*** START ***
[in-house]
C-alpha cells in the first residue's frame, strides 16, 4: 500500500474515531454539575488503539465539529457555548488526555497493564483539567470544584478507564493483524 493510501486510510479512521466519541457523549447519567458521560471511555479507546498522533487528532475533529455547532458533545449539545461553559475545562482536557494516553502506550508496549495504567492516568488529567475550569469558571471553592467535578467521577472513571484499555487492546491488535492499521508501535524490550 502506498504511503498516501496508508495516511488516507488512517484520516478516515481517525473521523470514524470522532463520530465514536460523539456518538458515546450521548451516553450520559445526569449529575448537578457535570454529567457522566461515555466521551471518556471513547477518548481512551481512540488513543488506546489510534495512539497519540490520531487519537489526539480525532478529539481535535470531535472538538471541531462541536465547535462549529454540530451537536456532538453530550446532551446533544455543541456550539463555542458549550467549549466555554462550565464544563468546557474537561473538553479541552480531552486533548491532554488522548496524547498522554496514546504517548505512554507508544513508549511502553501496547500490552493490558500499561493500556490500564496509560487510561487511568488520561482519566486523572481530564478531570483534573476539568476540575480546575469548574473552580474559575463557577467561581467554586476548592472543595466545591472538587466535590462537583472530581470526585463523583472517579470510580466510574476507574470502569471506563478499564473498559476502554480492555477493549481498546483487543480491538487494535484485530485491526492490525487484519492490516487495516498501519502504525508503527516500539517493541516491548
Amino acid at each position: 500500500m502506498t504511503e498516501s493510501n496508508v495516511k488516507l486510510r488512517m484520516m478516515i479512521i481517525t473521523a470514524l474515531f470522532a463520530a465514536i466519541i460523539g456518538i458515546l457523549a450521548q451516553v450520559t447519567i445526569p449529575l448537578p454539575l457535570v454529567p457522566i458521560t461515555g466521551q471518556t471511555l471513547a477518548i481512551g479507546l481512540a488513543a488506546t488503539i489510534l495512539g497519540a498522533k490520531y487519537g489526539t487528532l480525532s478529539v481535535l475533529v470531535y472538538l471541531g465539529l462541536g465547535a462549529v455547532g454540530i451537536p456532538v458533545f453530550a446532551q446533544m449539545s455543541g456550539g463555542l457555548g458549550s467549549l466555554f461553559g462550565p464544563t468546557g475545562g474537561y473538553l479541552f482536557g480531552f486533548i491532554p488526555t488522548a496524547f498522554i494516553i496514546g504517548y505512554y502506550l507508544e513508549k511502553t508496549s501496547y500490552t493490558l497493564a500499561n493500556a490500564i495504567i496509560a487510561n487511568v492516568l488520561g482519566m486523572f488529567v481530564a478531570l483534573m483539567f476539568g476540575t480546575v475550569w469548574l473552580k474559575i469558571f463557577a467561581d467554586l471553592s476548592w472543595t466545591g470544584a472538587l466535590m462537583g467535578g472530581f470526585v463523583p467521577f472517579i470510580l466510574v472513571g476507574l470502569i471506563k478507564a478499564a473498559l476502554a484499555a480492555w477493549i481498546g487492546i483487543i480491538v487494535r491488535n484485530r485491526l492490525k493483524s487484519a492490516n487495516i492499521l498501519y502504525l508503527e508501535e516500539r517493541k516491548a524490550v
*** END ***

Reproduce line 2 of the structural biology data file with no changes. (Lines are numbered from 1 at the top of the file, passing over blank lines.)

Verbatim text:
C-alpha cells in the first residue's frame, strides 16, 4: 500500500474515531454539575488503539465539529457555548488526555497493564483539567470544584478507564493483524 493510501486510510479512521466519541457523549447519567458521560471511555479507546498522533487528532475533529455547532458533545449539545461553559475545562482536557494516553502506550508496549495504567492516568488529567475550569469558571471553592467535578467521577472513571484499555487492546491488535492499521508501535524490550 502506498504511503498516501496508508495516511488516507488512517484520516478516515481517525473521523470514524470522532463520530465514536460523539456518538458515546450521548451516553450520559445526569449529575448537578457535570454529567457522566461515555466521551471518556471513547477518548481512551481512540488513543488506546489510534495512539497519540490520531487519537489526539480525532478529539481535535470531535472538538471541531462541536465547535462549529454540530451537536456532538453530550446532551446533544455543541456550539463555542458549550467549549466555554462550565464544563468546557474537561473538553479541552480531552486533548491532554488522548496524547498522554496514546504517548505512554507508544513508549511502553501496547500490552493490558500499561493500556490500564496509560487510561487511568488520561482519566486523572481530564478531570483534573476539568476540575480546575469548574473552580474559575463557577467561581467554586476548592472543595466545591472538587466535590462537583472530581470526585463523583472517579470510580466510574476507574470502569471506563478499564473498559476502554480492555477493549481498546483487543480491538487494535484485530485491526492490525487484519492490516487495516498501519502504525508503527516500539517493541516491548